Private view at St-Barbe

Thursday 21 April 2016
Fabulous launch of major exhibition

St Barbe Museum & Art Gallery, Lymington 23rd April – 3rd June 2016

Thanks to everyone who attended


The Arborealists – trees in contemporary art at St Barbe Museum & Art Gallery, Lymington

The Arborealists – trees in contemporary art exhibition
St Barbe Museum & Art Gallery, Lymington 23rd April – 3rd June 2016

The Arborealists, a major new exhibition at St Barbe Museum & Art Gallery, Lymington will showcase works by 35 contemporary artists on the common theme of trees. Although united in their subject, they use an incredibly varied set of working practices. The exhibition opens on Saturday 23rd April and runs until Saturday, 3rd June 2016.

In 2013, St Barbe Museum & Art Gallery mounted a successful two-part exhibition Under the Greenwood – Picturing the British Tree; the second exhibition featured contemporary artists’ responses to the subject. Such was the impact of this show, and the spirit of camaraderie engendered in a truly diverse group of artists, that they took on a more permanent identity as the Arborealists.

The artists have joined together for exhibitions in galleries across the south and are now coming to St Barbe Museum and Art Gallery in April. Their artworks are at turns dramatic and contemplative, demonstrating that trees still have relevance in contemporary art and retain the power to move us all as a vital element in our landscape and sense of national identity.

Those exhibiting include Jemma Appleby, Mary Anne Aytoun-Ellis, Jo Barry, Guillaume Brandy and Francis Dalschaert, Tim Craven, Michelle Dovey, Dan Hays, Ffiona Lewis, Fiona McIntyre, Wladyslaw Mirecki, Michael Porter, Howard Phipps and Celia de Serra.

Trees provide a wonderfully versatile subject for artists, not only in terms of the incredible diversity of form, character and colour they provide, whether individually or collectively, but also in terms of the wealth of association, myth, folklore, religious and symbolic significance, which they have come to embody. In Britain they have inspired artists from Gainsborough and Constable through to Paul Nash, the Neo-Romantics and the Ruralists.

The Arborealists at St Barbe Museum & Art Gallery will be open Monday-Saturday, 10am-4pm. Tickets, which include entry into the museum, cost £6 for adults, £5 for senior citizens and students, £3 for children aged 5-15 years and £12 for a family of two adults and up to four children (including a voluntary gift aid donation); under fives are admitted free of charge. For details visit www.stbarbe-museum.org.uk or telephone 01590 676969.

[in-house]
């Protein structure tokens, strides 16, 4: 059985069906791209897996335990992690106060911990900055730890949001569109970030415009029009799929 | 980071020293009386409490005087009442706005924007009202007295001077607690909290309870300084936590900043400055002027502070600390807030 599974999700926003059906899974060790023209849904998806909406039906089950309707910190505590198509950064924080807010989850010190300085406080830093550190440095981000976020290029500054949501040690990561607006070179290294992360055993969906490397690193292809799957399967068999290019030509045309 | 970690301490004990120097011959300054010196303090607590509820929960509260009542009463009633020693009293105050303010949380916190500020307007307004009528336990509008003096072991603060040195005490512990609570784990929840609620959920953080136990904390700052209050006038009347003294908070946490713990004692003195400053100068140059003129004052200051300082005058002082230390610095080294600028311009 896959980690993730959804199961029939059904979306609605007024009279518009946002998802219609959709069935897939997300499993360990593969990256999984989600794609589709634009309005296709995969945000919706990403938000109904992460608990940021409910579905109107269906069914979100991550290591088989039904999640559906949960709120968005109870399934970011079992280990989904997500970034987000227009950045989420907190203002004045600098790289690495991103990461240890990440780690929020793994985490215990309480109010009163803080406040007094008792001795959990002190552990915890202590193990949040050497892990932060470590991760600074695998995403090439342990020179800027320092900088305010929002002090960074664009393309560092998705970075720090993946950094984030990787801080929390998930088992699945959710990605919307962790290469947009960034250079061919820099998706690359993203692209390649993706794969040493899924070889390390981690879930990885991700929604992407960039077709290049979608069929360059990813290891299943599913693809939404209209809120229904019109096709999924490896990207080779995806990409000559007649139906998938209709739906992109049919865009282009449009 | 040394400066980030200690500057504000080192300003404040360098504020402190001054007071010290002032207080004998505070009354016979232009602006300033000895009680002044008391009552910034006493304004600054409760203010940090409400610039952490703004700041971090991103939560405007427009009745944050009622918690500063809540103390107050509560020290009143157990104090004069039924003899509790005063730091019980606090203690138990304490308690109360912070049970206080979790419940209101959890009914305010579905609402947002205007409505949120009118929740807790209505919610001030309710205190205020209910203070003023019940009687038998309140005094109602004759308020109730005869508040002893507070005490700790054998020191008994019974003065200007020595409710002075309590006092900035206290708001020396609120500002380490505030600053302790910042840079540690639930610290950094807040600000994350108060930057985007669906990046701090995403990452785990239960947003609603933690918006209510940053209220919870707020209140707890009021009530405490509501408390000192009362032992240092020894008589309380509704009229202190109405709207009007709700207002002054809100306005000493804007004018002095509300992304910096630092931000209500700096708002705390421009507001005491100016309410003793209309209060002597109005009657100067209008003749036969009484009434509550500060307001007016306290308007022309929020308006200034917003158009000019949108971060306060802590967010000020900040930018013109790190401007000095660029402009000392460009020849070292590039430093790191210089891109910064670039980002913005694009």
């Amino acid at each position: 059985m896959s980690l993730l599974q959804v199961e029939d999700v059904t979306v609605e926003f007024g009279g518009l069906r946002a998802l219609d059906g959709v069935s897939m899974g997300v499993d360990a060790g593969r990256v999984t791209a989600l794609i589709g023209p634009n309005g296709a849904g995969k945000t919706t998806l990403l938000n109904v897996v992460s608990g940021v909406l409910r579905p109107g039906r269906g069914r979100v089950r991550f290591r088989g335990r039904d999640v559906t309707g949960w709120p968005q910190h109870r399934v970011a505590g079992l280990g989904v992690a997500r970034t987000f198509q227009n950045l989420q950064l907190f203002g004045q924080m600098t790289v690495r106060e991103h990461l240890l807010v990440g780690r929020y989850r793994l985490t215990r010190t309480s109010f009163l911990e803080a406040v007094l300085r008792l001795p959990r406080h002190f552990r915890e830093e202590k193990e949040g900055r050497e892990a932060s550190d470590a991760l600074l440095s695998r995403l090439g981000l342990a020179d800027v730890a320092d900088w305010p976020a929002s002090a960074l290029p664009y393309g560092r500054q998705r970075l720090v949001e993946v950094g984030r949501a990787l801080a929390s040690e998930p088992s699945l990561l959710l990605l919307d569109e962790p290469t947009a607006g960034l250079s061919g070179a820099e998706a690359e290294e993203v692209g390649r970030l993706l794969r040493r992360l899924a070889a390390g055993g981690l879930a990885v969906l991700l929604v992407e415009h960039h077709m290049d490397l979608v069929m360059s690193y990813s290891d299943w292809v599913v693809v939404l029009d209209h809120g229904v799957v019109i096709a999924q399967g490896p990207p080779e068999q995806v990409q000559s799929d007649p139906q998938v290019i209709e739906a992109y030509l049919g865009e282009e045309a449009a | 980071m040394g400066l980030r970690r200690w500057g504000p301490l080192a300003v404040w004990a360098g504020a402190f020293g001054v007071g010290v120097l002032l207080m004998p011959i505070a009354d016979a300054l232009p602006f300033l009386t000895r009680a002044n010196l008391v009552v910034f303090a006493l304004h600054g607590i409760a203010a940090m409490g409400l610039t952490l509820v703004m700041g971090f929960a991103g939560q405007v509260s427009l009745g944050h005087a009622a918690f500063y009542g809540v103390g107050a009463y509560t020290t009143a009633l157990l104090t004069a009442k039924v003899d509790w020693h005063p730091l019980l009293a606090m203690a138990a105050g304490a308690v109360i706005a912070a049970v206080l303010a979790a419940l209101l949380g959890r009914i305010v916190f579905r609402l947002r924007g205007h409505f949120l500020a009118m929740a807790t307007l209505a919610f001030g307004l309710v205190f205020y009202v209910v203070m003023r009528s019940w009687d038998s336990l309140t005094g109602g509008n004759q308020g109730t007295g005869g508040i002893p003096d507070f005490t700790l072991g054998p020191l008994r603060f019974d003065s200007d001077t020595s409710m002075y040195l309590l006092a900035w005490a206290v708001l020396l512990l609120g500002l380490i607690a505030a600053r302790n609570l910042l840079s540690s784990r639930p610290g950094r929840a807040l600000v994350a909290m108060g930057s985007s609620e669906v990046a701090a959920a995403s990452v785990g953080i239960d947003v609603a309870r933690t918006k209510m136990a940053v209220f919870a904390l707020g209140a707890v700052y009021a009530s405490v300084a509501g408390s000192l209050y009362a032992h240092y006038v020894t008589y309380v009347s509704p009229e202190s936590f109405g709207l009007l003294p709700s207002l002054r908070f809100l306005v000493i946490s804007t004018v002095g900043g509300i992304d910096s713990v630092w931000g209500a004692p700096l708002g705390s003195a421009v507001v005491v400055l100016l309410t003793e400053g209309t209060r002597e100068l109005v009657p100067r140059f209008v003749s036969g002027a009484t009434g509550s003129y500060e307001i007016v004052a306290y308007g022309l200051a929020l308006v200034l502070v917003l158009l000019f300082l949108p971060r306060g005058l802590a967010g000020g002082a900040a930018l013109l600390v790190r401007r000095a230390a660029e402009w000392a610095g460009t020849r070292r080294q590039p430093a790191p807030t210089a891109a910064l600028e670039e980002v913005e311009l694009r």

Press release (pdf)



Next exhibition

The Arborealists will stage their third exhibition at St Barbe Museum and Art gallery, Lymington. The Arborealists , 23rd April – 4th June 2016, will feature new works by 35 artists  and each will show just one work to emphasise the diversity of art practice prevalent within the group – in terms of size, medium, style and philosophy.

The exhibition will be accompanied by a new publication on the group. This will include an introduction on art historical links, the origins and development of the group by Tim Craven, an essay entitled “Why do Artists Paint Trees” by Dr Angela Summerfield, an essay entitled “Cultivation of Trees and western Culture” by Philippa Beale and a survey on of the work by the exhibiting artists by art historian Peter Davies. The catalogue will be fully illustrated together with a statement by each artist.

St Barbe is an excellent art gallery in the heart of the New Forest and was the venue for the group’s originating exhibition, Under the Greenwood: Picturing the British Tree in 2013. It’s great to be back with more and new artists!


Under the Greenwood at St-Barbe Museum

Picturing British Trees - Present

12th October - 23rd November 2013

Hannah Maybank, Moon Canopy - the Guardians
This companion exhibition to our historic trees show looks at how artists working today are still drawing inspiration from trees. It examines contemporary artists' approach to trees from the digital manipulations of Dan Hays, Christiane Baumgartner and Katsutoshi Yuasa to the plein air paintings of Kurt Jackson and Michelle Dovey. David Nash's Ash Dome takes on new meaning in the light of the latest fungal threat to our native trees. George Shaw revisits the childhood mysteries of a patch of urban woodland. Ann Arnold, Graham Arnold and David Inshaw imbue the Wessex landscape with a sense of magic and wonder. Hannah Maybank, Mick Moon, Anthony Whishaw and Paul Winstanley explore the threshold where, as the light fades, familiarity and reassurance meet otherworldliness and doubt.

We have invited thirty-three artists to contribute a work and explain what trees mean to them and how they figure in their art practice. Those contributing are: Jemma Appleby, Ann Arnold, Graham Arnold, Christiane Baumgartner, Jo Barry, Philippa Beale, John Blandy, Tim Craven, Michelle Dovey, Dan Hays, David Inshaw, Kurt Jackson, Abi Kremer, Ffiona Lewis, Fiona M. E. McIntyre, Elizabeth Magill, Hannah Maybank, Mick Moon, Paul Morrison, David Nash, Howard Phipps, Michael Porter, Lisa Ruyter, John Salt, Nick Schlee, Celia de Serra, George Shaw, Lesley Slight, Alice Stepanek and Steven Maslin, Anthony Whishaw, Paul Winstanley, Clare Woods and Katsutoshi Yuasa.

Exhibition produced in partnership with Southampton City Art Gallery.

Sponsored by Rathbones.